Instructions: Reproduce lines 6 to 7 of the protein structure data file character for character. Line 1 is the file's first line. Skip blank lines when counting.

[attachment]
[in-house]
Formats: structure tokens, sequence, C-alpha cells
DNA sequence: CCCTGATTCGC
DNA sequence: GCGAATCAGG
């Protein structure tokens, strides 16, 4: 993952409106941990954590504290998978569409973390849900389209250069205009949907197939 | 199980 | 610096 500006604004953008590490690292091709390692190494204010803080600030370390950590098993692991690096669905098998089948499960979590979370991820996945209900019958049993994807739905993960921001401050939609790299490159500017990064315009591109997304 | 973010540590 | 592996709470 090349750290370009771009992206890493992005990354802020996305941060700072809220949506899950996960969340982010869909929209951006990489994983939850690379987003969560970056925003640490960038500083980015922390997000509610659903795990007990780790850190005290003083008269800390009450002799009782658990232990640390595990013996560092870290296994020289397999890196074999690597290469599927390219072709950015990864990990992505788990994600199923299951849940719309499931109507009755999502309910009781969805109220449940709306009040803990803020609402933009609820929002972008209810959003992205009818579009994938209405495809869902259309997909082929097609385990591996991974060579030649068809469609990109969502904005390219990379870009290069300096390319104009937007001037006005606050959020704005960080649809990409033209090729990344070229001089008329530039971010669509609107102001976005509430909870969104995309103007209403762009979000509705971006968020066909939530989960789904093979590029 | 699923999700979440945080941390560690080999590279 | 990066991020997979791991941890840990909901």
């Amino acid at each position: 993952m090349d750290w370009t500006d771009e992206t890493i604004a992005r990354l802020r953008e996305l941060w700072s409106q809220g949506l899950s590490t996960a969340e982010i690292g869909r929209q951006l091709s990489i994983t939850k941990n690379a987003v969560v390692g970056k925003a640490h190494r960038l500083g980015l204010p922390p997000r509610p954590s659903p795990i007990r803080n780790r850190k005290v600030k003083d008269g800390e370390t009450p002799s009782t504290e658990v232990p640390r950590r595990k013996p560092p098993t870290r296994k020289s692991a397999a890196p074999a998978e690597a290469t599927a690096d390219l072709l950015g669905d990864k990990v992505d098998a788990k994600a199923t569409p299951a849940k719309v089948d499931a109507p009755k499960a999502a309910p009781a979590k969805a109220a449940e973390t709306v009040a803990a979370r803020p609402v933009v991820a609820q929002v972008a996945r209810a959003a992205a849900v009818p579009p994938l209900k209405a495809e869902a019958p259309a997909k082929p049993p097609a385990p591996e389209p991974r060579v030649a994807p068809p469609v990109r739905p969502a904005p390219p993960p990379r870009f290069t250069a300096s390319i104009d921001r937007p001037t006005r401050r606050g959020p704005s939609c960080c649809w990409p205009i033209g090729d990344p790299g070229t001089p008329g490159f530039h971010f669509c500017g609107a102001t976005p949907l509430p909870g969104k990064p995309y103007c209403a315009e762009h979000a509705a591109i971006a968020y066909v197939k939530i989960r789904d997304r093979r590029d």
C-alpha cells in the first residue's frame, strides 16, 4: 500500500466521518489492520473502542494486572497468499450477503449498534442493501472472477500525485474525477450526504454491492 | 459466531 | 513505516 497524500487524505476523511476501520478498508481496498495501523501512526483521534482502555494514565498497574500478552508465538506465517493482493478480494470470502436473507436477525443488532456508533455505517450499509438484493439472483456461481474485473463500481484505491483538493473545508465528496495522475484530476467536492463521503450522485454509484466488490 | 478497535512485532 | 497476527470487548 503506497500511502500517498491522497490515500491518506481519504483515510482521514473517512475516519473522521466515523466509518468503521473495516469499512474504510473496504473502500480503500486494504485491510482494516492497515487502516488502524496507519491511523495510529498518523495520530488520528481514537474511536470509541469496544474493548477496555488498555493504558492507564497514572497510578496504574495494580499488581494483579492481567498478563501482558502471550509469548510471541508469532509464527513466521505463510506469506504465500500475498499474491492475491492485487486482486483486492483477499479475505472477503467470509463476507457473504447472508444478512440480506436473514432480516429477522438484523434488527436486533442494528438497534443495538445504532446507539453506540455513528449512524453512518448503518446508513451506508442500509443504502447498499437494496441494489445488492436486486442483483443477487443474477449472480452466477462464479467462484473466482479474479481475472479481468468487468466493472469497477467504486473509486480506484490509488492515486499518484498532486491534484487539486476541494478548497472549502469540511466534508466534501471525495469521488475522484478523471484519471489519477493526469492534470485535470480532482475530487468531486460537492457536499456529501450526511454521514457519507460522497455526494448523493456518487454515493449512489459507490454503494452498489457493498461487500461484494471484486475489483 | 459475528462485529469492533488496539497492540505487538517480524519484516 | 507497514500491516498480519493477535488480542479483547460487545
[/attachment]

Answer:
């Amino acid at each position: 993952m090349d750290w370009t500006d771009e992206t890493i604004a992005r990354l802020r953008e996305l941060w700072s409106q809220g949506l899950s590490t996960a969340e982010i690292g869909r929209q951006l091709s990489i994983t939850k941990n690379a987003v969560v390692g970056k925003a640490h190494r960038l500083g980015l204010p922390p997000r509610p954590s659903p795990i007990r803080n780790r850190k005290v600030k003083d008269g800390e370390t009450p002799s009782t504290e658990v232990p640390r950590r595990k013996p560092p098993t870290r296994k020289s692991a397999a890196p074999a998978e690597a290469t599927a690096d390219l072709l950015g669905d990864k990990v992505d098998a788990k994600a199923t569409p299951a849940k719309v089948d499931a109507p009755k499960a999502a309910p009781a979590k969805a109220a449940e973390t709306v009040a803990a979370r803020p609402v933009v991820a609820q929002v972008a996945r209810a959003a992205a849900v009818p579009p994938l209900k209405a495809e869902a019958p259309a997909k082929p049993p097609a385990p591996e389209p991974r060579v030649a994807p068809p469609v990109r739905p969502a904005p390219p993960p990379r870009f290069t250069a300096s390319i104009d921001r937007p001037t006005r401050r606050g959020p704005s939609c960080c649809w990409p205009i033209g090729d990344p790299g070229t001089p008329g490159f530039h971010f669509c500017g609107a102001t976005p949907l509430p909870g969104k990064p995309y103007c209403a315009e762009h979000a509705a591109i971006a968020y066909v197939k939530i989960r789904d997304r093979r590029d």
C-alpha cells in the first residue's frame, strides 16, 4: 500500500466521518489492520473502542494486572497468499450477503449498534442493501472472477500525485474525477450526504454491492 | 459466531 | 513505516 497524500487524505476523511476501520478498508481496498495501523501512526483521534482502555494514565498497574500478552508465538506465517493482493478480494470470502436473507436477525443488532456508533455505517450499509438484493439472483456461481474485473463500481484505491483538493473545508465528496495522475484530476467536492463521503450522485454509484466488490 | 478497535512485532 | 497476527470487548 503506497500511502500517498491522497490515500491518506481519504483515510482521514473517512475516519473522521466515523466509518468503521473495516469499512474504510473496504473502500480503500486494504485491510482494516492497515487502516488502524496507519491511523495510529498518523495520530488520528481514537474511536470509541469496544474493548477496555488498555493504558492507564497514572497510578496504574495494580499488581494483579492481567498478563501482558502471550509469548510471541508469532509464527513466521505463510506469506504465500500475498499474491492475491492485487486482486483486492483477499479475505472477503467470509463476507457473504447472508444478512440480506436473514432480516429477522438484523434488527436486533442494528438497534443495538445504532446507539453506540455513528449512524453512518448503518446508513451506508442500509443504502447498499437494496441494489445488492436486486442483483443477487443474477449472480452466477462464479467462484473466482479474479481475472479481468468487468466493472469497477467504486473509486480506484490509488492515486499518484498532486491534484487539486476541494478548497472549502469540511466534508466534501471525495469521488475522484478523471484519471489519477493526469492534470485535470480532482475530487468531486460537492457536499456529501450526511454521514457519507460522497455526494448523493456518487454515493449512489459507490454503494452498489457493498461487500461484494471484486475489483 | 459475528462485529469492533488496539497492540505487538517480524519484516 | 507497514500491516498480519493477535488480542479483547460487545